Jill Stein, presidential candidate for the Green Party, pulled in more than a million votes in November's general election. It might sound like a lot, but it's just a drop in the large bucket of more than 130 million voters who cast their ballots on or before Election Day. Even so, the Green Party candidate still seems to have an interest in the results. According to reports, Stein wants a vote recount in three battleground states, but she's likely not asking for her own sake. Instead, she states on her website that she's doing it to "shine a light on just how untrustworthy the U.S. election system is."
CNBC reported that Stein has asked her supporters to donate more than $2 million to cover filing fees for recounts in Michigan, Pennsylvania, and Wisconsin. Per the current election results, all three of those key battleground states turned red for President-elect Donald Trump, but Clinton came within about 1 percentage point of him in each. Had he lost those states, it's possible that Trump wouldn't have accumulated the 270 Electoral College votes that he needed to declare victory.
Stein herself took fourth place in all three of those states, falling far behind Trump and Clinton and losing more closely to Libertarian nominee Gary Johnson. According to CNN, the Green Party nominee picked up less than 1 percent of the vote in Pennsylvania and just over 1 percent in Michigan and Wisconsin each.
Although Clinton publicly conceded to Trump the day after the election, some experts have called for the Democratic nominee to demand a recount in the very states that Stein now has an interest in. It's unclear what allegedly persuasive evidence these experts found to convince themselves that a recount was in order, but given the close races in all three of the battleground states, they could conceivably have a valid argument.
For her part, Clinton hasn't given any indication that she wants a recount. Rather, she seems to be soaking up her post-election life. Over the weekend, the former Democratic nominee was spotted at a local bookstore in Westerly, Rhode Island, where she was apparently shopping with her family.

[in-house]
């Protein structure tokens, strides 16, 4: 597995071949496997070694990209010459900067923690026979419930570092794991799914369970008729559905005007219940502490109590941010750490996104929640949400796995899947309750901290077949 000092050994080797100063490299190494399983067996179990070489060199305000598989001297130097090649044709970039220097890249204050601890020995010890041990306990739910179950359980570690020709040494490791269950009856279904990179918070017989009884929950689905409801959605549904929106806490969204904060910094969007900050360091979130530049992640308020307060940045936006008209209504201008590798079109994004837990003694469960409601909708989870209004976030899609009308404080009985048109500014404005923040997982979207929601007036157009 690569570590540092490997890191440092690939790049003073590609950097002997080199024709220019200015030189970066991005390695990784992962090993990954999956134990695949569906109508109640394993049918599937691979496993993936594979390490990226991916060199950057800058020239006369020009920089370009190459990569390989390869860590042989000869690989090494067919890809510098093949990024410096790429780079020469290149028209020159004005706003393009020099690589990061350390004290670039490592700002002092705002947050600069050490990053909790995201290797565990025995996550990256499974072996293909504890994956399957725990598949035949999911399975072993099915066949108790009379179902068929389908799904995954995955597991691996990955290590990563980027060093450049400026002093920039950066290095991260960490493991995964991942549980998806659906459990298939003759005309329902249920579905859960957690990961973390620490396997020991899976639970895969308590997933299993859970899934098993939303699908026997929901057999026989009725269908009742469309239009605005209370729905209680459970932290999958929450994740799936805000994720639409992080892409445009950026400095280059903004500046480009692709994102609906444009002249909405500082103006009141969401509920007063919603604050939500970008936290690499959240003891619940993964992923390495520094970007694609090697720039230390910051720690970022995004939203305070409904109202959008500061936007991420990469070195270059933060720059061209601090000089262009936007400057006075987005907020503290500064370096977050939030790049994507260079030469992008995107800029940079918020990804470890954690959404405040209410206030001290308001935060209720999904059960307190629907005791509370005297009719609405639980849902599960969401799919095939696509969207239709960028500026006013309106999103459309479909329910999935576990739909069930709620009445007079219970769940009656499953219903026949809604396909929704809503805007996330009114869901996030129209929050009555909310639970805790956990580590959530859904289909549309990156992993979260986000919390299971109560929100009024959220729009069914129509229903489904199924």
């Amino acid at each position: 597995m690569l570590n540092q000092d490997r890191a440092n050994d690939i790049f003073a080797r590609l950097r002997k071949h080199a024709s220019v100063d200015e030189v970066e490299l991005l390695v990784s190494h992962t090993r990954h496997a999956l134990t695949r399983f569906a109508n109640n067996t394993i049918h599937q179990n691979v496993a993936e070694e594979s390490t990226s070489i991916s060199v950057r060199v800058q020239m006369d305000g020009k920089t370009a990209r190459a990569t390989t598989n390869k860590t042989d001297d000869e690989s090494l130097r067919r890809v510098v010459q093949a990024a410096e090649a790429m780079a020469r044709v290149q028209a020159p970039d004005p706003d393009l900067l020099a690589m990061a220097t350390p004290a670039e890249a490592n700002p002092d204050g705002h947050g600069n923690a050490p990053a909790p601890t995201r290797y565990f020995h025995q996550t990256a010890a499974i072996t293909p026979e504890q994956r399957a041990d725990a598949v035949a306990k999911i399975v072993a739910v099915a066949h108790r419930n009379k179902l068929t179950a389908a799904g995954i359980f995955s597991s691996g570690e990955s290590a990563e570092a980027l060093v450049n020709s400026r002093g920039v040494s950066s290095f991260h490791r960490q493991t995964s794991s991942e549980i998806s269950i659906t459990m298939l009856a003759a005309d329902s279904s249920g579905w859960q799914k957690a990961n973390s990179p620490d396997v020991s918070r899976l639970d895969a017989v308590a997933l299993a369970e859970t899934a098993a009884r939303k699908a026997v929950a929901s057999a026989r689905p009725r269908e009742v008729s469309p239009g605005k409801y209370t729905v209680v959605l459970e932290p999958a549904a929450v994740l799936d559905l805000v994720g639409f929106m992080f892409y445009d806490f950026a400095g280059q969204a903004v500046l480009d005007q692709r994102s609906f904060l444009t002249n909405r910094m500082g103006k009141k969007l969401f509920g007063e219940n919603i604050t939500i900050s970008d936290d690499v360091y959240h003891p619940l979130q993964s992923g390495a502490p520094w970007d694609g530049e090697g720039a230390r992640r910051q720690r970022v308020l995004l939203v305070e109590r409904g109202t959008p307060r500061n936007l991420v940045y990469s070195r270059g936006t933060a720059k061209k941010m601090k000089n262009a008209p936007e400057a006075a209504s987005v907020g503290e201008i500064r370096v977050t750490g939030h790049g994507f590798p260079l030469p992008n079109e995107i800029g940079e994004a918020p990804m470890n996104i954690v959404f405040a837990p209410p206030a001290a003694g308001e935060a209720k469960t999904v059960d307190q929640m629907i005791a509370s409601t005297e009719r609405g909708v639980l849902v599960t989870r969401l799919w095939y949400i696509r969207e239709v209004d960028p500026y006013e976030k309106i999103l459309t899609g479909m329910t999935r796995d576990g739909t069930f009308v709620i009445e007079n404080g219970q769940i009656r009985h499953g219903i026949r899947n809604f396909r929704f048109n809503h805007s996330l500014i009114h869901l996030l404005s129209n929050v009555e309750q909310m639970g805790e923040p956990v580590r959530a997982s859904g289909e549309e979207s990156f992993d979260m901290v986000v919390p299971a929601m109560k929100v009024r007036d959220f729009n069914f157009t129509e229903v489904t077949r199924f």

Even if Clinton doesn't want a recount, though, Stein can call for one, provided she raises enough money to pay the filing fees. She has asked supporters to donate online by Friday, which makes sense given that the deadlines for filing are coming up quickly. True to third-party fashion, Stein has taken a grassroots approach to fundraising with a donation page on a crowdfunding platform.
Whether she reaches her crowdfunding goal or not, Stein likely won't stop advocating for her beliefs any time soon. Although she lost the presidential election, she has remained vocal since Nov. 8, particularly about timely issues like the Dakota Access Pipeline. She has also taken to social media to encourage her followers to organize early in preparation for the next presidential election.
If she is able to secure a recount, there's no telling how long the process could take. In the presidential election of 2000, there was a controversial vote recount in Florida, which caused the election drama to drag on until Dec. 12, when the Supreme Court formally ruled on the results. Either way, Americans will still be talking about the election on Dec. 12 of this year. But a recount called by Stein could give some unhappy voters a bit of hope that the results in at least three states could change.